Britain’s coalition strained by House of Lords reform


British Prime Minister David Cameron faced fierce opposition from within his own party as lawmakers on Monday debated a controversial draft law to reform the upper house of parliament.
MPs will vote late Tuesday on the House of Lords Reform Bill, which would create a smaller and mainly elected upper house and complete the process of abolishing the right of hereditary peers to sit in the assembly.
The draft legislation to overhaul the Lords — an institution dating back to the 14th century — has caused deep divisions within the Conservative-led coalition, in which the Liberal Democrats are junior partners. Around 70 rebel lawmakers from Cameron’s centre-right Conservative party signed a letter ahead of the two-day debate on the plans, warning that the bill would “pile a constitutional crisis on top of an economic crisis”. They also want the reforms, which are heavily backed by Deputy Prime Minister Nick Clegg’s Lib Dems, to be given unlimited parliamentary time for scrutiny, rather than the 10 days offered by the government.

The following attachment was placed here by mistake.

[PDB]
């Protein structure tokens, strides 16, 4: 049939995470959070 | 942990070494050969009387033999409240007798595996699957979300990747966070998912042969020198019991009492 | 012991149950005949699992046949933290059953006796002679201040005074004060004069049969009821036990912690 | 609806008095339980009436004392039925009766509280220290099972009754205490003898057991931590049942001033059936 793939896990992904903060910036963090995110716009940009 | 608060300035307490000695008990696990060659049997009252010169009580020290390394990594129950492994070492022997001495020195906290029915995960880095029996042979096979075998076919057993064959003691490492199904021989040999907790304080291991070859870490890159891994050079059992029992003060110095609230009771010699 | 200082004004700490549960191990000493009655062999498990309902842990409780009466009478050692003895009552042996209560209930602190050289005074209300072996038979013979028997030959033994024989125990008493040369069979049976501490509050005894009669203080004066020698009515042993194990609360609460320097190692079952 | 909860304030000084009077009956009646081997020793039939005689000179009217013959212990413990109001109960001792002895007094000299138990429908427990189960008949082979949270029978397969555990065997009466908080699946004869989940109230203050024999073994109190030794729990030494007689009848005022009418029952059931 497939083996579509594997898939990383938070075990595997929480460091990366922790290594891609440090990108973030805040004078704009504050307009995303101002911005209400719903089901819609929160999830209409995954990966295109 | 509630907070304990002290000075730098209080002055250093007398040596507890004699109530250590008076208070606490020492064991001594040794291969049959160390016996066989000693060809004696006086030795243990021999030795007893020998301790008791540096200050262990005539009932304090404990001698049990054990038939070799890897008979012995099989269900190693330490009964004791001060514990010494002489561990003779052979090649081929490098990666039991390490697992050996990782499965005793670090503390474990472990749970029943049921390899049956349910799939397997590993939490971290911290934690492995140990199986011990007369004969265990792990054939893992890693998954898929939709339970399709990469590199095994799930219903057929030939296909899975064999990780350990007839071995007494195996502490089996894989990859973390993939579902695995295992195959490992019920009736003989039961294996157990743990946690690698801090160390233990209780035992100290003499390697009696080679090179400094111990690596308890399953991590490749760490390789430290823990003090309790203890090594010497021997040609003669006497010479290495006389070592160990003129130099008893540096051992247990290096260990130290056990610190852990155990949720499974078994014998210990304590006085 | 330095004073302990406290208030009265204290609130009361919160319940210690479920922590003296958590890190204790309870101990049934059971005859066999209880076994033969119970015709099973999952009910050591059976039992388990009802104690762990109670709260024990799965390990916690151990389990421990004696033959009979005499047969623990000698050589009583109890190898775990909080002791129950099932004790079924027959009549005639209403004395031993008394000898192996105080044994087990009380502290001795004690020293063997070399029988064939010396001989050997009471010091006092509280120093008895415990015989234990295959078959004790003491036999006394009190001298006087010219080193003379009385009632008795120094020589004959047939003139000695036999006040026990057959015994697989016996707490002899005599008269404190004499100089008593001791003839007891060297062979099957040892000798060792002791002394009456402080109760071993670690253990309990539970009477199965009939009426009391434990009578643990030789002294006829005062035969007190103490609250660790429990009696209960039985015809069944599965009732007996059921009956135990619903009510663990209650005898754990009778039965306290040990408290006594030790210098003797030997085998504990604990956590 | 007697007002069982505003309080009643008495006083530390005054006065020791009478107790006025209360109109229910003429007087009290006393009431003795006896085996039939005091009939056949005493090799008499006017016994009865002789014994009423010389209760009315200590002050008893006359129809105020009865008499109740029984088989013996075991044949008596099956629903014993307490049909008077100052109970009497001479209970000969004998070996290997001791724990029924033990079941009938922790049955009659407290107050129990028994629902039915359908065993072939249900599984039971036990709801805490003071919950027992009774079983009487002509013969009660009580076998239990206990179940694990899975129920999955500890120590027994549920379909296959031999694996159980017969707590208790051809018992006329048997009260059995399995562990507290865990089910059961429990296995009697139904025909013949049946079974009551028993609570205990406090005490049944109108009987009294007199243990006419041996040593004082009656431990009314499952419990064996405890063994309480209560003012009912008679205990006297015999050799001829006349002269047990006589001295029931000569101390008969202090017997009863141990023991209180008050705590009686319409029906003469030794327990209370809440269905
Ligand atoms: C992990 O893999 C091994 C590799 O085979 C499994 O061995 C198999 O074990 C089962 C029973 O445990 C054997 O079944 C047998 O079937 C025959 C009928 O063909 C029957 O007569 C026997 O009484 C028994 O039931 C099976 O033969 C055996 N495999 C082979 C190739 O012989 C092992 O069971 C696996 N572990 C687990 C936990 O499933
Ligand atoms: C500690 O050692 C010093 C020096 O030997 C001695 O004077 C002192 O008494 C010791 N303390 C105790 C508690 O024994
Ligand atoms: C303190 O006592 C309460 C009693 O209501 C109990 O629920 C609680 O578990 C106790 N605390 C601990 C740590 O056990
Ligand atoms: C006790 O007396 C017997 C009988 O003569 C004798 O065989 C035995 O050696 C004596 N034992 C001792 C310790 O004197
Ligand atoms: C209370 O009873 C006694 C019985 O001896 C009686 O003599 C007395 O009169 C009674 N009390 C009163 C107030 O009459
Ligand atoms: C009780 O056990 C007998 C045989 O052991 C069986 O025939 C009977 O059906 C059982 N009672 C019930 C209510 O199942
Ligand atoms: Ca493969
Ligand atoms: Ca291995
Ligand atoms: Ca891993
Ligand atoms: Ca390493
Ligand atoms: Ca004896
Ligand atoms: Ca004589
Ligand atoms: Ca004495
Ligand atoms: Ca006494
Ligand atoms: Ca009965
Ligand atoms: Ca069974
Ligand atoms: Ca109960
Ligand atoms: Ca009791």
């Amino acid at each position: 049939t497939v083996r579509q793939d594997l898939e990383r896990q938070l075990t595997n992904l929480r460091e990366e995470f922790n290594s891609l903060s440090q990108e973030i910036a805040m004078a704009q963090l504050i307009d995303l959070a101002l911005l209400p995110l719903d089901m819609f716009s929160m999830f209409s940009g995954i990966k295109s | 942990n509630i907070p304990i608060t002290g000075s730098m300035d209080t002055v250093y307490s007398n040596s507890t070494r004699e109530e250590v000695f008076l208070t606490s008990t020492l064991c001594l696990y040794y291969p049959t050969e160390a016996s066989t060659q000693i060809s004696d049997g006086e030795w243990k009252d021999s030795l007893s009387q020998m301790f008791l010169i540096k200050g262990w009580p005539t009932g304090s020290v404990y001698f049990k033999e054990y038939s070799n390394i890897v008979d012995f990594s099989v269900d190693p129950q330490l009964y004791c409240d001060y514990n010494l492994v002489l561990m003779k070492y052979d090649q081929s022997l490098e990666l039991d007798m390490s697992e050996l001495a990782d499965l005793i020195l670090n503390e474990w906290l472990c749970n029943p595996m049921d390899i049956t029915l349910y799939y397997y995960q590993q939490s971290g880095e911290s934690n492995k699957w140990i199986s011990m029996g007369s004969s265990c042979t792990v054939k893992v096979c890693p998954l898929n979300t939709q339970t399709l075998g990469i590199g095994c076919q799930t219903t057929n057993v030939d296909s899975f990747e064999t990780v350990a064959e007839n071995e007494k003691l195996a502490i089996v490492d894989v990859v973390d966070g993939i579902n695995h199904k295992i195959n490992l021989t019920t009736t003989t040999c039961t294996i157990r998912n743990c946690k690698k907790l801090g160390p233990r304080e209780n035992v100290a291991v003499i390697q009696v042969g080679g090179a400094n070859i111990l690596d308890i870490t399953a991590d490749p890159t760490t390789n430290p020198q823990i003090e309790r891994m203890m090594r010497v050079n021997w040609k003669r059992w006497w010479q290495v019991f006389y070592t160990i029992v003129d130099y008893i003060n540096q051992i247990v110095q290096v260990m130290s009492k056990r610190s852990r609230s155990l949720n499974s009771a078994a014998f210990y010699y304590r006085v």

A spokesman for Cameron would not confirm reports that the prime minister had spent the weekend trying to persuade backbenchers to get behind the changes, but said he would discuss the issue with his lawmakers. “No one should be in any doubt about his position on Lords reform. He is committed to these reforms,” the spokesman said. “He and Cabinet colleagues have been making the case over the past couple of weeks. I am sure that he is speaking to colleagues and he will reiterate his position when he does so.” Under the proposed reforms 80 percent of the upper chamber would be elected, while its more than 800-strong membership would be reduced to 450.